Python Plugin Architecture

By | July 24, 2022

A plugin architecture is a way of achieving flexiblity, encapsulation, extensibility as well as other principles of good software design. This post shows how you can achieve a python plugin architecture using the importlib library.

There are some similarities with other concepts such as pipes and filters.

‘Project’ Plugins vs ‘External’ Plugins

In this post I’m considering two situations:

  1. ‘Project’ Plugins – Plugins are held within the project folder hierarchy, and used by the developer to isolate and encapsulate functionality
  2. ‘External’ Plugins – Plugins are available at an arbitrary location in the file system. This approach potentially allows users to provide plugins in, say, their own home folder rather than needing access to the main code location.

‘Project’ Plugins

This approach is probably the easiest as python comes with functionality to help.

In this case I’ve made a simple project structured like this:

The ‘plugin’ file just contains some example functionality that we want to keep separate from the main code.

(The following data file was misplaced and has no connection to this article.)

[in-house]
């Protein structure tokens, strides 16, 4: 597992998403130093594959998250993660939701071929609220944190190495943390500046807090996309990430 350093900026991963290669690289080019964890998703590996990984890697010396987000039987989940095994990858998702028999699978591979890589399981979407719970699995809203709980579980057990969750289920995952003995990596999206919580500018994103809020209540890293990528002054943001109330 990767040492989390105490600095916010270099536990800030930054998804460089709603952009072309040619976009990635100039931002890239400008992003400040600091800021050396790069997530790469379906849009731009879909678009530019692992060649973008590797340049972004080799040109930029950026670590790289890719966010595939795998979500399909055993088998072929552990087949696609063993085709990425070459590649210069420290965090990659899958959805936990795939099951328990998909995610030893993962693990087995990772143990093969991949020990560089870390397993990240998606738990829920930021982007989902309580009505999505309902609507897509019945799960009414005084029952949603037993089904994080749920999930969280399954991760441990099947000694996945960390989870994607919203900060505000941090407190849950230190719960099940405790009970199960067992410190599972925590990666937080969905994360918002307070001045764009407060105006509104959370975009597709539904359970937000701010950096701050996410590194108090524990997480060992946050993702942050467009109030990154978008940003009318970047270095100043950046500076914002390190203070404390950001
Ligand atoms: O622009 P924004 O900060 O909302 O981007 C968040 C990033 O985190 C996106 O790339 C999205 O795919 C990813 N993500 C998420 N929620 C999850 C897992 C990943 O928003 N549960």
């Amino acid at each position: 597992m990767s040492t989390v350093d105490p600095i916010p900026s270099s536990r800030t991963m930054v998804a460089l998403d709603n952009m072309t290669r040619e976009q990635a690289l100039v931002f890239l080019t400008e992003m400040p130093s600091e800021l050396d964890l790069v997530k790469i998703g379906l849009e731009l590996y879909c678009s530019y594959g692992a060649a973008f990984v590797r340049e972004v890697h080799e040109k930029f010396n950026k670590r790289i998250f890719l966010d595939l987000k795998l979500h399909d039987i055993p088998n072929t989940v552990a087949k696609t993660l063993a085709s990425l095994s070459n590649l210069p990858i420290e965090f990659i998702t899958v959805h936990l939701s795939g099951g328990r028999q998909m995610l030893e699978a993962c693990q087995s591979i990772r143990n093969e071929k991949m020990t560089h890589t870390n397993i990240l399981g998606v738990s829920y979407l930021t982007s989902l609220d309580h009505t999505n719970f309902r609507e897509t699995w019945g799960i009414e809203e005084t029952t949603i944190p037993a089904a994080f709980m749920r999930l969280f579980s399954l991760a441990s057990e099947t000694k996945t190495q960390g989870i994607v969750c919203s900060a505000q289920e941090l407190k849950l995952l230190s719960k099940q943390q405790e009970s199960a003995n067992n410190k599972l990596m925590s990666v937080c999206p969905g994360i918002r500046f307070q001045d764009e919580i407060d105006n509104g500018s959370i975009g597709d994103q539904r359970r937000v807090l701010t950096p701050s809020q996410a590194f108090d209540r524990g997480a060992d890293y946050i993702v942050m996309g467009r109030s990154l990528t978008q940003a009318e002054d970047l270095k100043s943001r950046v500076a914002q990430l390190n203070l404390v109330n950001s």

# project_plugins/
def run():
    print("I'm " + __name__)

The ‘’ script uses importlib to load that module at run time, and then execute the ‘run’ function it contains.

import importlib
plugin = importlib.import_module('project_plugins.project_plugin')

And the resulting output is:

I'm project_plugins.project_plugin


‘External’ Plugins

Allowing plugins to exist in an arbitrary location and not necessarily within the project hierarchy is more difficult. We still use the importlib library, but need to utilise some lower-level functionality to achieve what we want.

For this example we also have a ‘plugins’ folder outside the project hierarchy:


The ‘’ file in the ‘plugins’ folder contains the following code:

def run():
    print("I'm " + __name__)

The file ‘’ contains the following code to load the plugin code at runtime and execute the ‘run’ function it contains.

The ‘spec’ says where to find the module code and how it should be loaded.

The exec_module(plugin) code is needed to actually run the code associated with the ‘plugin’ module object, which makes the run function available.

from importlib import util
import os

plugin_directory = os.path.abspath('plugins')
plugin_name = 'external_plugin'

spec = util.spec_from_file_location(plugin_name, os.path.join(plugin_directory, plugin_name+'.py'))
plugin = util.module_from_spec(spec)

The resulting output in this case is

I'm external_plugin